One of the most tragic episodes in football was the 1958 Munich air disaster when eight ‘Busby Babes’ were killed. Programmes of the next – cancelled – game can change hands for up to £10,000.


The World Cup often transforms talented footballers into international soccer stars. A football shirt worn by one of these players in a key match can prove a shrewd investment. The biggest footballing name remains Pelé. A shirt worn by the Brazilian legend in the 1970 World Cup final in Mexico sold for £157,000 in 2002. During the first half of the same game he wore a different top, which sold for £66,500 in 2007. 

Brazil beat Italy in this World Cup final 4-1 and Pelé scored the first goal. A top worn by the footballer when he was 17 and scoring in his first World Cup final in 1958 sold for £70,505 in 2004. 

Another footballing great – whose ‘hand of God’ goal knocked England out of the World Cup quarter final in 1986 – is Argentinian striker Diego Maradona. The shirt he wore in this match was swapped at the end with English midfielder Steve Hodge. Teammate Terry Butcher earlier declined the swap stating: ‘I would not even clean my car with it.’ The shirt has since been valued at £200,000.

It is not just the shirts of exciting forwards that are collectable. The West German centre-back Franz Beckenbauer was known as ‘Der Kaiser’ and captained his team to World Cup victory in 1974.

He managed West Germany to World Cup success in 1990, just months before it reunified with East Germany. In 2014, his shirt from the 1966 World Cup semi-final that he gave to a local policeman sold for £5,000.

Every match of the World Cup will be available to watch for free and live on terrestrial television

Every match of the World Cup will be available to watch for free and live on terrestrial television

Every match of the World Cup will be available to watch for free and live on terrestrial television


1. One of the boots worn by German midfielder Mario Gotze when he scored the winning goal in the World Cup final against Argentina in 2014 later sold for £1.57 million.

2. A 1968 European Cup winner’s medal presented to Manchester United striker George Best fetched £156,000.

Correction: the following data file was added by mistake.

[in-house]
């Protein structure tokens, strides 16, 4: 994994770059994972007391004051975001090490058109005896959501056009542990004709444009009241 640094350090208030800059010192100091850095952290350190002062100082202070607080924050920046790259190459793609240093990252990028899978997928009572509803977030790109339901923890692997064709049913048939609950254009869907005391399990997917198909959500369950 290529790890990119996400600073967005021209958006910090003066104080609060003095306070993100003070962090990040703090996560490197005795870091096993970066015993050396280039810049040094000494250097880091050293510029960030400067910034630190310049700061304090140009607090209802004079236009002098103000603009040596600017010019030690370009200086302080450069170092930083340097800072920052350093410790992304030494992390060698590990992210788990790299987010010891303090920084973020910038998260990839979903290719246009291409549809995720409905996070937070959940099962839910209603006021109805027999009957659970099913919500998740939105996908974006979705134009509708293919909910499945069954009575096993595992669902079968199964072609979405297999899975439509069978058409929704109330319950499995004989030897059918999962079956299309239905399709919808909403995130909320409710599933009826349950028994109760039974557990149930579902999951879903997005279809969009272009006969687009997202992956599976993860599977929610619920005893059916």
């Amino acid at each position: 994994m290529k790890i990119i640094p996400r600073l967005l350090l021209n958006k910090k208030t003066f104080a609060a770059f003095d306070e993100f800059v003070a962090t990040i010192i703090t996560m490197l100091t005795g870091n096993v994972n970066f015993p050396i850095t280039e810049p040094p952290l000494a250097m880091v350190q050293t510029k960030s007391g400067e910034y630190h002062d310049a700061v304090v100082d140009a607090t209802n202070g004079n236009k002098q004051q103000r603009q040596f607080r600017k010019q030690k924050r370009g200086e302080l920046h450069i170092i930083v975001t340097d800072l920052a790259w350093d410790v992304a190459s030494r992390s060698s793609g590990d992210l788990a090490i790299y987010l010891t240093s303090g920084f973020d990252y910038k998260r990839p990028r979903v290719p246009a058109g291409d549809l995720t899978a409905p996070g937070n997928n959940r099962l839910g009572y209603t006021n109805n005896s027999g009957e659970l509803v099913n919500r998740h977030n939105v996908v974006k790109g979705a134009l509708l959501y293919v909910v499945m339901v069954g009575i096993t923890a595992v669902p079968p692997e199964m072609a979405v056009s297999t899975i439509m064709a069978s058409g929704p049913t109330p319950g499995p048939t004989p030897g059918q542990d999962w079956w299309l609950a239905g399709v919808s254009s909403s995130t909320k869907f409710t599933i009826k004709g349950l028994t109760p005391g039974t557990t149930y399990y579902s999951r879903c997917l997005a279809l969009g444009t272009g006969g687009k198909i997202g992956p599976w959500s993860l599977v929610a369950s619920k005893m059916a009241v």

3. A World Cup winning medal for 1966 belonging to England captain Bobby Moore sold for £150,000.

4. Former Chelsea manager Jose Mourinho celebrated clinching the Premier League title in 2006 by hurling two winner’s medals into the crowd. One later fetched £21,600.

5. A programme for the 1882 FA Cup Final between Old Etonians and Blackburn Rovers sold for £35,250 in 2013.

In the 1990 World Cup, West Germany beat England on penalties in the semi-final. English player Paul Gascoigne was reduced to tears when booked – fearing he would miss the final if England went on to win. The signed shirt worn by Gascoigne in this game sold for £28,680 in 2004.

Among the World Cup highlights at Graham Budd Auctions last week was a Lionel Messi Argentinian shirt. It was worn against Colombia in November 2016 – when Messi scored in a qualifier that helped get his team to this year’s World Cup finals. The shirt was sold for £3,000.

Replica signed shirts and balls are made to make money from a soccer star – they are not part of football history. A replica shirt signed by Maradona can sell for £150 but will not rise much in value as he has signed hundreds over the years.

Forgery is rife in the replica industry. Tom Meyrick, of online trader JustCollecting, says: ‘When buying ensure you are using a reputable dealer.

‘Avoid peer-to-peer websites such as eBay as rogue sellers are rife and items are easily sold with no paper trail or proof of legitimacy.

The autograph league of game field superstars

1. Babe Ruth (below) Baseball. £3,000

2. Michael Jordan. Basketball. £400

3. WG Grace. Cricket. £300

4. Pelé. Football. £200

4. Muhammad Ali. Boxing. £200

4. Wayne Gretzky. Ice Hockey. £200

4. Tiger Woods. Golf. £200

8. Diego Maradona. Football. £125

9. Lionel Messi. Football. £100

9. Cristiano Ronaldo. Football. £100

‘Look for sellers that offer money- back guarantees of authenticity with a proven track record of dealing in footballing memorabilia.’


Football fans tempted to warm up for Russia by investing in World Cup Panini stickers should be wary that the hobby costs hundreds of pounds.

Professor Paul Harper, of the School of Mathematics at Cardiff University, has calculated that successfully filling an album costs on average £774.

This is the price you must pay – using mathematical laws of probability – to collect all 682 stickers required to fill a book.

He calculates you will end up buying at least 967 packets of five for 80p each – leaving 4,150 duplicate stickers.

Harper says: ‘To begin with, the experience can be rewarding but when it comes to finding the last few stickers to complete the album the odds of success fall dramatically. To collect the last 19 missing stickers alone you will need to buy perhaps 483 more packets of stickers.’

If you always got the right stickers you would still have to buy 137 packs costing a total of £109. Fortunately, for those getting towards the end of their collection Panini will sell up to 50 individual missing stickers at a cost of 22p each.


Every match of the World Cup will be available to watch for free and live on terrestrial television. The first game between host Russia and Saudi Arabia kicks off on June 14, at 4pm. It will be on ITV. The first England match will be on June 18 at 7pm against Tunisia and will be on the BBC.

The Three Lions’ next match, against Panama, is on June 24 at 1pm on the BBC. The final group match for England – which could decide if they qualify for the knock- out stage – is against Belgium and is on Thursday, June 28, at 7pm on ITV.

The World Cup final will be shown on both BBC and ITV at 4pm, Sunday July 15.